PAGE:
If you fight too hard — swimming against the current of where your employers want to go with the script — you can be easily replaced due to creative differences.
So, go into the process with a collaborative attitude and do your best to master the art of balancing your voice and vision with the needs and wants of those that have the power and ability to make your script come to life.
You Need to Be Able to Write Fast — and Well
The days of taking three months, six months, twelve months, or more to write a single draft are long gone the day you become a professional screenwriter.
Most professional contracts for assignments (or writing a second draft of your spec script someone has picked up) offer you, at most, a couple of months to finish that first draft. Sometimes your deadline can be as soon as one month or less.
After that, if you're retained for additional rewrites after you are given development notes, you usually only have two weeks per rewrite.
So, you need to be able to not only write fast — but well.
If you can start to train yourself to write under strict deadlines like that, you'll be ahead of the curve. And you'll also prove yourself in Hollywood's eyes while creating a reputation for being a highly collaborative and efficient screenwriter.
A Majority of Screenwriting Contracts are Assignments, Not Spec Script Sales
The hard truth is that the chances of you selling a feature spec are very low unless you are an already-established screenwriter. Even the most in-demand screenwriters struggle to get their passion projects and spec scripts sold and produced.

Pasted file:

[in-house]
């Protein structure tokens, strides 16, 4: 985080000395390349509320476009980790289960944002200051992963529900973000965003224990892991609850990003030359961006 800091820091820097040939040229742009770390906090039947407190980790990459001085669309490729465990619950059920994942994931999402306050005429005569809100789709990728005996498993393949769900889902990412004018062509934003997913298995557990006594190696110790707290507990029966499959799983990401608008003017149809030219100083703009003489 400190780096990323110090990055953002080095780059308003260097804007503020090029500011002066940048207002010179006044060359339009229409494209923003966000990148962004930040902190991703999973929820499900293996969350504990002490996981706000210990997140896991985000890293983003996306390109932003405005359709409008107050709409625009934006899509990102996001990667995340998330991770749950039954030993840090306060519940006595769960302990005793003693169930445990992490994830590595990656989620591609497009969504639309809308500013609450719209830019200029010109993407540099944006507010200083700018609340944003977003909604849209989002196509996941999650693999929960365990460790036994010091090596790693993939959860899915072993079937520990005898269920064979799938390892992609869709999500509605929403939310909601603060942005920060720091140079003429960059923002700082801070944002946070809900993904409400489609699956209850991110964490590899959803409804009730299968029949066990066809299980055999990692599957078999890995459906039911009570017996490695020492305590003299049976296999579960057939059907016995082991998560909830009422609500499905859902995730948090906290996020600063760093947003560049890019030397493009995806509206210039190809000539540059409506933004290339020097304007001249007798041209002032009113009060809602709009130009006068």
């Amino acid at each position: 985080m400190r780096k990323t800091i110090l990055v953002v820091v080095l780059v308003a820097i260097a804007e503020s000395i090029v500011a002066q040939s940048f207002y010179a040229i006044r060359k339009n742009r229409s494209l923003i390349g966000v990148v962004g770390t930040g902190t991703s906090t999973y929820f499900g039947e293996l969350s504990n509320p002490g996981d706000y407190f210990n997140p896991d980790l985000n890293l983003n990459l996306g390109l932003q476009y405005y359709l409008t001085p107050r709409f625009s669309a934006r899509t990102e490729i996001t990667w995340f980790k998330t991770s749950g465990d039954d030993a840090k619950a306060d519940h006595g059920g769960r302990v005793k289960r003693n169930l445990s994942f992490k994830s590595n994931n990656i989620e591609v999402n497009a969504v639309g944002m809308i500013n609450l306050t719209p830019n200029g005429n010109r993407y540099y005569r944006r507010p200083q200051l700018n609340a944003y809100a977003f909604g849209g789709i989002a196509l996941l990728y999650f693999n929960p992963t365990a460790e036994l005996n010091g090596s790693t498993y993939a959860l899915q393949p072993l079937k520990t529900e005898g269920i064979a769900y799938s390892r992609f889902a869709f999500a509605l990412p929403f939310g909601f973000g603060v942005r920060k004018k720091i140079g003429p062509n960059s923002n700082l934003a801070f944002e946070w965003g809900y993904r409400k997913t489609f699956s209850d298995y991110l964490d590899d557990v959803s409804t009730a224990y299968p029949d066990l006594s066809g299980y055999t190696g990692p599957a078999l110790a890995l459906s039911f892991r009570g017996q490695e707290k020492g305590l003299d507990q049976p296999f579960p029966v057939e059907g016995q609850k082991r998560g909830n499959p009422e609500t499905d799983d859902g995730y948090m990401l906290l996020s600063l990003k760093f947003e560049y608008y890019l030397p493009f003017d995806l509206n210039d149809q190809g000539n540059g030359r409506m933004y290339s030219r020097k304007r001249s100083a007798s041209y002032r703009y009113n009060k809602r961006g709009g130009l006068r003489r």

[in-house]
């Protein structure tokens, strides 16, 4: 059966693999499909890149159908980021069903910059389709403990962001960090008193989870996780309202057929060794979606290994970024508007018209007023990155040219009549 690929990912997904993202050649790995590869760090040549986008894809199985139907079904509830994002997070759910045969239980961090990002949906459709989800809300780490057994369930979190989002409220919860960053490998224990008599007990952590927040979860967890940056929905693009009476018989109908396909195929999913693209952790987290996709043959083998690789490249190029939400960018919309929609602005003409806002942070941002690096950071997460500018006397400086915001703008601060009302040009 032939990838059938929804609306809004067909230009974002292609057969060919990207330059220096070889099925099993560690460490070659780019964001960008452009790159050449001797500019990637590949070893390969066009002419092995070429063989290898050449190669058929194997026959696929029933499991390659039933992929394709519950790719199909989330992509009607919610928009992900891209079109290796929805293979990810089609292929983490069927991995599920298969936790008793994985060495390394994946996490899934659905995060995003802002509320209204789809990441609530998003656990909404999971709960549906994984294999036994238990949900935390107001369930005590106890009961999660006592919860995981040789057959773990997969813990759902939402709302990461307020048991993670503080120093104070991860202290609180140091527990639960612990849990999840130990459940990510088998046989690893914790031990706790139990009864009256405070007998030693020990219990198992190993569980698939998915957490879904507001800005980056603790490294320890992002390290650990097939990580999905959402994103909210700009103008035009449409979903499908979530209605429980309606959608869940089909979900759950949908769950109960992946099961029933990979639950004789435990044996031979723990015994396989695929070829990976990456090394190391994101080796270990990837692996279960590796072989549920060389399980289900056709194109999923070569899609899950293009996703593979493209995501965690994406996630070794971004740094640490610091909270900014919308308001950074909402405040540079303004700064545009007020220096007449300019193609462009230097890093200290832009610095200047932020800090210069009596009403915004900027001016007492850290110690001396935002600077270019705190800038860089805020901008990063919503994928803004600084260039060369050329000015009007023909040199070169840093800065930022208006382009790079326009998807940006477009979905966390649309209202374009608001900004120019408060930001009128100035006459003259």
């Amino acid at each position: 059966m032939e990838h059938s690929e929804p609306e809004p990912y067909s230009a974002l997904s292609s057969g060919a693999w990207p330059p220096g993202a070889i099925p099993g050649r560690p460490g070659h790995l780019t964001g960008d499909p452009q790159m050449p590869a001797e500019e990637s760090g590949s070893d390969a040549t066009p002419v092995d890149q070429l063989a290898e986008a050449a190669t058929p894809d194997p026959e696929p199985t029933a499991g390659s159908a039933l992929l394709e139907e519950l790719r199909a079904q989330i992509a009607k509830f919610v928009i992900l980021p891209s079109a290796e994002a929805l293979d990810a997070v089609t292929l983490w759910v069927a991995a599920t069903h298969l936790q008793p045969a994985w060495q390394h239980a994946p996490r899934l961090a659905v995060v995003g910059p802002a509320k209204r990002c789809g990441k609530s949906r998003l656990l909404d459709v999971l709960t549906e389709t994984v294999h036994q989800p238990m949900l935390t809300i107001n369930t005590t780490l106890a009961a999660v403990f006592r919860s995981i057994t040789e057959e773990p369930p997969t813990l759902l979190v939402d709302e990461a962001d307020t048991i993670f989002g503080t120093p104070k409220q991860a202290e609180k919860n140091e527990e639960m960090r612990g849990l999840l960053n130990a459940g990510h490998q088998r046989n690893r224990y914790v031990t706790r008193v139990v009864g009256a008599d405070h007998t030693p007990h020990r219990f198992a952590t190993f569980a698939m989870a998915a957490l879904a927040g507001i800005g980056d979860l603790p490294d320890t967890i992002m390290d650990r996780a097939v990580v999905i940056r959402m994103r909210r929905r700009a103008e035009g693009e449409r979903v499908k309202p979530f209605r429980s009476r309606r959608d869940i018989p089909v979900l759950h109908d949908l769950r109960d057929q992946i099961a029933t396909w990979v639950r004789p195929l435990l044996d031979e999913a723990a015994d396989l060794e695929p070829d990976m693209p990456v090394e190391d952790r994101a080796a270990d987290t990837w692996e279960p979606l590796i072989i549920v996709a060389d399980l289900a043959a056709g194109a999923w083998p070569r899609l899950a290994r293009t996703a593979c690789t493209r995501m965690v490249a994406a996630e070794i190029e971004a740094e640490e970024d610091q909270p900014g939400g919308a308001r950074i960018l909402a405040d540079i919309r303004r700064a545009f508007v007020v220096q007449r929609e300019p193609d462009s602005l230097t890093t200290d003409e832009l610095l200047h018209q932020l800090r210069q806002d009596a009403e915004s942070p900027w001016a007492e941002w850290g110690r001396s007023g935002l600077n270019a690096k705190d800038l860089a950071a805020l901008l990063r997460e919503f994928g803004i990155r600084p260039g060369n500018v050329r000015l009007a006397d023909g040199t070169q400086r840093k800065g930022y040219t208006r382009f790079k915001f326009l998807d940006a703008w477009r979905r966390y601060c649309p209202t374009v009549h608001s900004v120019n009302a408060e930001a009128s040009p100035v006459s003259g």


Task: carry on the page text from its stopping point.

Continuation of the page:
The spec script market is still alive, and, yes, Hollywood is actively searching for original, new, and exciting scripts. The issue is that those are very hard to come by. Most screenwriters make the mistakes of:
- Writing their version of what's already been done to death.
- Following trends that the studios are already exhausting.
- Writing spec scripts that are ridiculously expensive to make (space operas, fantasy epics, etc.).
So, it's not about Hollywood not wanting original scripts.
It's about the fact that it's a highly competitive spec script market with established screenwriters in the mix, as well as thousands upon thousands of spec scripts from unknown writers that have to make their way through the filtration process to be discovered.
Screenwriters should do their best to write original spec scripts. But you need to understand that they are primarily used as writing samples to gain representation and to be considered for writing assignments.
Again, hope for the best. There's nothing wrong with that, and there is no reason why you can't be one of those examples we read about in the trades. But don't set your hopes too high on that happening. Instead, write some amazing spec scripts and use them as writing samples to get representation and
It Takes Time with Years of Peaks and Valleys
Any overnight success you've read about in the trades with a screenwriter selling their first script for six figures has usually been a story-in-the-making for multiple years.